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Could putting meat on the menu save the vegan fast-food sector?

By James McAllister

- Last updated on GMT

Could putting meat on the menu save the vegan fast-food sector?

Related tags Vegan Burger Fast food Plant-based Restaurant QSR Casual dining Oowee Ready Burger Neat Burger

Plant-based QSR brands are increasingly struggling in a space once destined to be the next big thing. Now some are fighting back by putting meat on the menu.

There was a time not too long ago when Charlie Watson, co-founder of plant-based fast-food brand Oowee​, was focused solely on the vegan market. Speaking to Restaurant​ back in 2022​, Watson spoke of wanting to ‘push the boundaries of what vegan fast food can be’. “The more we looked at the potential of plant-based foods, the more we thought it would be future of what we wanted to do,” he said at the time.

Fast forward a couple of years and that ambition to position Oowee at the forefront of the plant-based QSR space remains undimmed. There is one key element of the business strategy, though, which is set to change.

“If you want to do big numbers then you have to offer the choice.
You’ve got to sell meat”

“If you want to do big numbers then you have to offer the choice,” says Watson, frankly. “You’ve got to sell meat.”

“In this market where it’s tough and everyone is fighting hard for sales, it’s difficult to be in a niche. For veganism to become mainstream, it needs to be a case of every restaurant offering both - serving great vegan food and great meat-based food, rather than making it singular.”

Fighting for sales

Moving Oowee away from being a vegan-only concept has been something on Watson’s mind for a while. The Bristol-based group has always had some carnivorous sensibilities having launched back in 2016 as an American-style diner selling generous portions of dirty fries and a stacked range of beef and fried chicken burgers.

The group still retains the original Oowee Diner​ and has subsequently launched a dark kitchen under the brand. However, having become enthused with the possibilities of the vegan fast-food space, all successive restaurant openings have been exclusively plant based. Oowee now operates four vegan restaurants alongside its Diner: two in Bristol, and one each in London and Brighton.

Plant-based-restaurant-group-Oowee-to-open-in-Brighton
Oowee now operates four vegan restaurants

Watson is clear to note that there are no plans to add meat to the menus of the group’s current crop of vegan-only restaurants. However, going forwards, the idea would be for Oowee to grow its Diner brand, which now features a mix of both meat and plant-based dishes.

“Sales at the vegan restaurants are good, but they don’t compare to our Diner sites,” says Watson, explaining the decision.

“If you’re specifically 100% plant based then you’re going to struggle. Instead, we’ve been looking at increasing the vegan offering at the Diner sites, while maintaining a strong selection of meat dishes too. What we’ve seen is sales at those sites are really up and now performing the strongest.”

Struggles in the space

When Oowee committed to growing as a plant-based brand back in 2018 the vegan fast-food space was still nascent, but a lot changed in the following few years as several other key players emerged within the market. These included the Lewis Hamilton-backed Neat Burger, which in 2022 laid out plans to have a global estate of 1,000 sites by 2030​; Milan-based chain Flower Burger, which arrived in London in 2021 with plans to open more than 40 sites in 'key UK cities' over the next decade​; and The Vurger Co., which secured £1.4m in investment​ back in 2020 to aid its expansion.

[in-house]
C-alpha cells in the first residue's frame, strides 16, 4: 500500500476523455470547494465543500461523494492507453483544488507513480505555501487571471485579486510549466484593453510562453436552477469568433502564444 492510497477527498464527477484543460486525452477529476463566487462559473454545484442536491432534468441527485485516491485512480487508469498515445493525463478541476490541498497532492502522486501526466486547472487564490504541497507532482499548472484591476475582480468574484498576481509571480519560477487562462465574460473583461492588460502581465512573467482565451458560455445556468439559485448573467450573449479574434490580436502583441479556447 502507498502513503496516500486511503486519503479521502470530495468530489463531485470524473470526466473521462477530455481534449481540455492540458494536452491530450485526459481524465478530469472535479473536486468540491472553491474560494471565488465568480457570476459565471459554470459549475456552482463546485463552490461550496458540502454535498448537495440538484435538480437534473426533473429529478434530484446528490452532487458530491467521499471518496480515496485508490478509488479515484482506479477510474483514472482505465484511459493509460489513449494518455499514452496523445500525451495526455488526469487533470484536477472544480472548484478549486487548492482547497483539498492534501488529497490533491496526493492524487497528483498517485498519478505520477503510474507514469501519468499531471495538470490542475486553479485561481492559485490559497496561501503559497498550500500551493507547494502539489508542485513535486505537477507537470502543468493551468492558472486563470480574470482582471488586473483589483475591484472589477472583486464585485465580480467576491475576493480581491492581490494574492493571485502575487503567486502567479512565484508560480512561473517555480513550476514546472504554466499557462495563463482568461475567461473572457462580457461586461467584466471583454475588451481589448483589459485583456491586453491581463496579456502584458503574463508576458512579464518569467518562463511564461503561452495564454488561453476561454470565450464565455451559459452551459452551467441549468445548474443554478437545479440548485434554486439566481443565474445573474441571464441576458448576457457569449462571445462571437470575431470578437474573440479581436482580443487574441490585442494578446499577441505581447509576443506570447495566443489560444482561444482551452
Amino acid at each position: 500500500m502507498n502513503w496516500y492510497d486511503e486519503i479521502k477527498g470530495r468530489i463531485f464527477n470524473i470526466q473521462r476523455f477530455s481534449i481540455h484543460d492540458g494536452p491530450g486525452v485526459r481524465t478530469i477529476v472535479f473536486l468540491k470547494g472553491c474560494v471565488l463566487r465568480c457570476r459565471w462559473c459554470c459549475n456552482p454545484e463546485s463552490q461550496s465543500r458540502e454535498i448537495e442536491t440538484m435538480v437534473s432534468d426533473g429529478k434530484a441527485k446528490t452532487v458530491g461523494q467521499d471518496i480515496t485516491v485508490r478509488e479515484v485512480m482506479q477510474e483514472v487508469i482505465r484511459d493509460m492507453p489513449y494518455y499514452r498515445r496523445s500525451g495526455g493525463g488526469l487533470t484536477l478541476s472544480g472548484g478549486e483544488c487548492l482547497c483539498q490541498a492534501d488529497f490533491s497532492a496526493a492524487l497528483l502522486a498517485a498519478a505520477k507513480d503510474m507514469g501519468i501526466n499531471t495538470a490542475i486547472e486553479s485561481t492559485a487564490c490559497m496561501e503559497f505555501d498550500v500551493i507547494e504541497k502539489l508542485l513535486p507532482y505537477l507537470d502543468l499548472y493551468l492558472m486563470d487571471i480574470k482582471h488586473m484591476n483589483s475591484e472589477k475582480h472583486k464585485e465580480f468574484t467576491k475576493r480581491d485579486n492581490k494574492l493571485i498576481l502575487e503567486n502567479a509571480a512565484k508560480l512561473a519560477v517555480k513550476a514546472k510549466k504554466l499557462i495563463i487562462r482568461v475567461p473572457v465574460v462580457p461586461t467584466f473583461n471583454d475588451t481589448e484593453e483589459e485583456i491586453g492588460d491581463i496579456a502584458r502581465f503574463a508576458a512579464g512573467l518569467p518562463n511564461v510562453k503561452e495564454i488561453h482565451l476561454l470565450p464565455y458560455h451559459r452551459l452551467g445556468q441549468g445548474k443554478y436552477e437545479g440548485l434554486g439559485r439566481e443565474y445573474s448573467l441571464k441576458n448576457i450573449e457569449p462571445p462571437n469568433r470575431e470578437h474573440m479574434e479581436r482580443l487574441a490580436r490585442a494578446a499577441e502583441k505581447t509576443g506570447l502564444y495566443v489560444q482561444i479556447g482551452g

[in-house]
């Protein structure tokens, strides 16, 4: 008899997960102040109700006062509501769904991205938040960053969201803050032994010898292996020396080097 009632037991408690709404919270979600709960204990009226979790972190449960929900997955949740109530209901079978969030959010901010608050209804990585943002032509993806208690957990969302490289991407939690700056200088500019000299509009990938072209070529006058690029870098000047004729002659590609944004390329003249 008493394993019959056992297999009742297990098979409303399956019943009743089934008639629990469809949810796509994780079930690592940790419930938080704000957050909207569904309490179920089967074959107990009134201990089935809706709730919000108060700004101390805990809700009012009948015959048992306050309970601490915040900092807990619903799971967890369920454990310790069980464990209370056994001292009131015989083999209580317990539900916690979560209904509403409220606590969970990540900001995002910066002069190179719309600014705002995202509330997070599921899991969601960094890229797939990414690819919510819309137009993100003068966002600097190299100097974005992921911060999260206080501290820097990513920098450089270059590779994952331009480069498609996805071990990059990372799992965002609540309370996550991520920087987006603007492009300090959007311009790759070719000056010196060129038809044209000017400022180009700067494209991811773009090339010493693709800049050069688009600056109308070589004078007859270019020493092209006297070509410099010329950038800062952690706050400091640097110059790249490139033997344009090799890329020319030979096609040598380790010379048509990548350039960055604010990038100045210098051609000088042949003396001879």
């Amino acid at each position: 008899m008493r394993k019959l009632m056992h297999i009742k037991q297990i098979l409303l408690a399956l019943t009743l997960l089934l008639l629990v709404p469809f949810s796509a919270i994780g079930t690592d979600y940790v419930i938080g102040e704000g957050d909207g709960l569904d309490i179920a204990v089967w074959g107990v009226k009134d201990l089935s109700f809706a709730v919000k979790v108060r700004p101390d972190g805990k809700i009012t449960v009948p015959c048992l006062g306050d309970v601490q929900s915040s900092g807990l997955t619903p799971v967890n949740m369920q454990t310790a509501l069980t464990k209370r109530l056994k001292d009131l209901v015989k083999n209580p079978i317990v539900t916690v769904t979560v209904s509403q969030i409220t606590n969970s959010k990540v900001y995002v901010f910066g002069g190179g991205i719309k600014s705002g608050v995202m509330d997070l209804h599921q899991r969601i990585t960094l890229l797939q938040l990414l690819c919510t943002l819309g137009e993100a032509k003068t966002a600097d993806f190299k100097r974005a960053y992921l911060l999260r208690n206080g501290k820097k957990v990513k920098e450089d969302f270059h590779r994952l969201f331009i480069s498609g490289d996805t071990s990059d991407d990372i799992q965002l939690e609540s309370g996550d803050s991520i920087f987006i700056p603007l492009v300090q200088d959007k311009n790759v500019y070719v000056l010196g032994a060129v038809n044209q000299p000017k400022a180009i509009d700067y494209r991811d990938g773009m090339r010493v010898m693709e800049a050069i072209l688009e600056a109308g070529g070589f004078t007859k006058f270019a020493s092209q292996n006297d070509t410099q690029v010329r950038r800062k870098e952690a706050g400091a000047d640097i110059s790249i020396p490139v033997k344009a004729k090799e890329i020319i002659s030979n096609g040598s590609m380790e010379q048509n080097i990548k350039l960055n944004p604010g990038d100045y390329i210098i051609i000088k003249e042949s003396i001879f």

“If you’re specifically 100% plant based then you’re going to struggle”

For a time, it looked as if the vegan brands were set to become a dominant force within the fast-food market, but in the past year it would appear that the bubble has burst. In November, Neat Burger announced it would be closing half of its eight-strong London estate amid large-scale financial pressures​, the group having made a loss of £7.9m in 2022. A few months prior, Flower Burger retreated from the UK market entirely​ having only ever managed to open two sites; while The Vurger Co. fell into administration and had to be bought out of by its founders​ after failing to secure additional investment to support it as it recovered from the double-whammy of the pandemic and the subsequent cost-of-living crisis.

Then there’s Ready Burger, the vegan brand that had giants McDonald’s and Burger King in its sights​ with a competitively priced burger that takes its cues from the Big Mac.

RB_PR2-1-5-1

With sites in London’s Crouch End and Finchley Road and plans to open in Camden and Wood Green, back in 2022 the brand was gearing up for growth, with talk of it potentially hitting 100 sites through joint ventures and franchise deals. However, today just one site is in operation, in Watford, although the brand continues to welcome new investors on its website.

Even national chain Honest Burgers tried unsuccessfully to get in on the vegan action. In early 2022, the group launched a dedicated vegan restaurant in London’s Covent Garden called V Honest​, but within six months it relaunched the site under its core concept​, with co-founder Tom Barton later telling The Times​that there wasn’t enough demand to sustain the restaurant as a vegan-only operation.

Oowee also took a hit, and last year was forced to close its vegan site in Dalston after it became ‘financially unviable’. “There was a huge boost in the space a couple of years ago as everyone piled into it,” says Watson. “It was getting a lot of hype, and we were doing mental sales. And as a brand positioned at the forefront of the space, we wanted to roll it. But then last year we saw a decline.”